The bushfire crisis will cost Australia $5 billion in direct losses and lop off 0.2 to 0.5 per cent from its economic growth, Westpac has estimated.
The bank sees the cost of the disaster as comparable to the 2009 “Black Saturday” fires in Victoria, which destroyed 2,029 homes while causing a far greater loss of life with 173 direct fatalities.
“That would put the cost in terms of insured and uninsured losses at around $5bn,” Westpac said.
As of Friday there have been 10,550 insurance claims lodged with an insured valued at $939 million, Westpac said.
A rough rule of thumb for disasters is that the total cost is about double the insured loss, the bank said.
“Assessing the economic impact of disasters is always very difficult, particularly when the full extent of the damage is still unknown,” it cautioned.
But the most severely affected areas only account for about one per cent of the Australian economy, the bank said.
In terms of agriculture there have been thousands of livestock killed, downed power lines have disrupted dairy production and some vineyards have been burned while others will have smoke taint.
But most of the fires have been in forest rather than agricultural areas, and overall the agricultural impact will be minimal compared to the ongoing drought, Westpac said.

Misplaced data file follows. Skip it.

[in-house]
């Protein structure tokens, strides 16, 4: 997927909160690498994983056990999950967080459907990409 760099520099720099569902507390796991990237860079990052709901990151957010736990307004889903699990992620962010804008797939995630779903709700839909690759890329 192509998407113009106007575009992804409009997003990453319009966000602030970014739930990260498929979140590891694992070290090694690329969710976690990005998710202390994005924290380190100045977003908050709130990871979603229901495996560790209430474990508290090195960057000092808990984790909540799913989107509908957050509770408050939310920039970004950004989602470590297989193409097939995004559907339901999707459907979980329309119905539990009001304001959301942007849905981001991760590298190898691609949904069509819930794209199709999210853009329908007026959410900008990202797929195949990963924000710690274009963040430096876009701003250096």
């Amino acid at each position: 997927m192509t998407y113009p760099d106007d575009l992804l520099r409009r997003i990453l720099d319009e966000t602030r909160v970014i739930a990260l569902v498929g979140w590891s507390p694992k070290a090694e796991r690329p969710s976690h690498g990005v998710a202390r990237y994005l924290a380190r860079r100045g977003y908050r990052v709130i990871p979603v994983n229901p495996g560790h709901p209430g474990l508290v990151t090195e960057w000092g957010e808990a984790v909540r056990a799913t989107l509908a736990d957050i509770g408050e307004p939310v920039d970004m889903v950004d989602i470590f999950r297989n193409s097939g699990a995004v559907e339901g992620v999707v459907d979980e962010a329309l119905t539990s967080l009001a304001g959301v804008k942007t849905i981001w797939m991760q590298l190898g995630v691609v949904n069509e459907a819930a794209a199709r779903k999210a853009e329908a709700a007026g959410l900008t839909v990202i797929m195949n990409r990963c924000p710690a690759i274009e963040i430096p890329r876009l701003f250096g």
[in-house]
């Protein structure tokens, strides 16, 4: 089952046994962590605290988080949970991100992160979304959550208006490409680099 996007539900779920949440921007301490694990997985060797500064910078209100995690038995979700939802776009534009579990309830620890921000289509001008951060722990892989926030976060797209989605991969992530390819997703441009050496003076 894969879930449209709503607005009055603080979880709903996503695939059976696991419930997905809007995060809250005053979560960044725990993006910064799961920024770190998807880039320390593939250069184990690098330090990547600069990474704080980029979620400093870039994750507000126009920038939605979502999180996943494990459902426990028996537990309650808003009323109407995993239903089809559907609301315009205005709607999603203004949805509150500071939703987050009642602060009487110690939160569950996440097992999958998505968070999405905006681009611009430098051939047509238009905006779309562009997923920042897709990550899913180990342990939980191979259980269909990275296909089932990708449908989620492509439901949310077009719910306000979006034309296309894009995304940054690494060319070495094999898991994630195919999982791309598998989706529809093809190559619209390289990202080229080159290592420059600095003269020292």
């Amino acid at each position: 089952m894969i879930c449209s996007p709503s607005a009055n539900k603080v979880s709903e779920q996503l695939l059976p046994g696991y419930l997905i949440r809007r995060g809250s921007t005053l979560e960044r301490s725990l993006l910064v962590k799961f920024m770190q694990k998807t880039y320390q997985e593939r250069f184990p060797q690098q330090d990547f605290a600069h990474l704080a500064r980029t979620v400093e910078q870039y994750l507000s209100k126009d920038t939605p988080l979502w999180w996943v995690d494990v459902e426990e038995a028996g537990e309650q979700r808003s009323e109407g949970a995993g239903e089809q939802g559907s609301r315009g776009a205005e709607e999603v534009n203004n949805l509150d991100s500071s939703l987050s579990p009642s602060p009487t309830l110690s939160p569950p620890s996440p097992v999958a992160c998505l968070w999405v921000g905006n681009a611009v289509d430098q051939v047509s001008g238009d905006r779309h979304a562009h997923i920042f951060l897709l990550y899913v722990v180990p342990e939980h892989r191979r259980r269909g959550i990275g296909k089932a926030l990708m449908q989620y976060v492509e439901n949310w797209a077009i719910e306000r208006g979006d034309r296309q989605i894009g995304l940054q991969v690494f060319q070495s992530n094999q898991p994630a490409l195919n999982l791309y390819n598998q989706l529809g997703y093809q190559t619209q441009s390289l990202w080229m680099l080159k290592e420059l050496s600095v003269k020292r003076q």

The wider impacts on tourism and consumer confidence, and from the airborne pollution, could be even more economically damaging, however.
The widespread global media coverage and the smoke pollution in Canberra, Sydney and Melbourne is likely to have a significant effect on Australia’s image as a holiday destination and cut into tourism, Westpac said.
The economic costs of the health effects from the smoke pollution are harder to quantify but could also be significant, Westpac said.
Westpac expects the Reserve Bank of Australia to cut the cash rate twice this year but the bushfires are “unlikely to have a significant bearing on the RBA’s decisions”.
S&P Global Ratings, meanwhile, said on Monday that the bushfires posed no danger to the AAA credit ratings of the federal government and the states of NSW or Victoria.
“We believe there is capacity within our current ratings on the sovereign and these state governments to absorb the fiscal costs, which are relatively small compared with their budgets,” S&P said.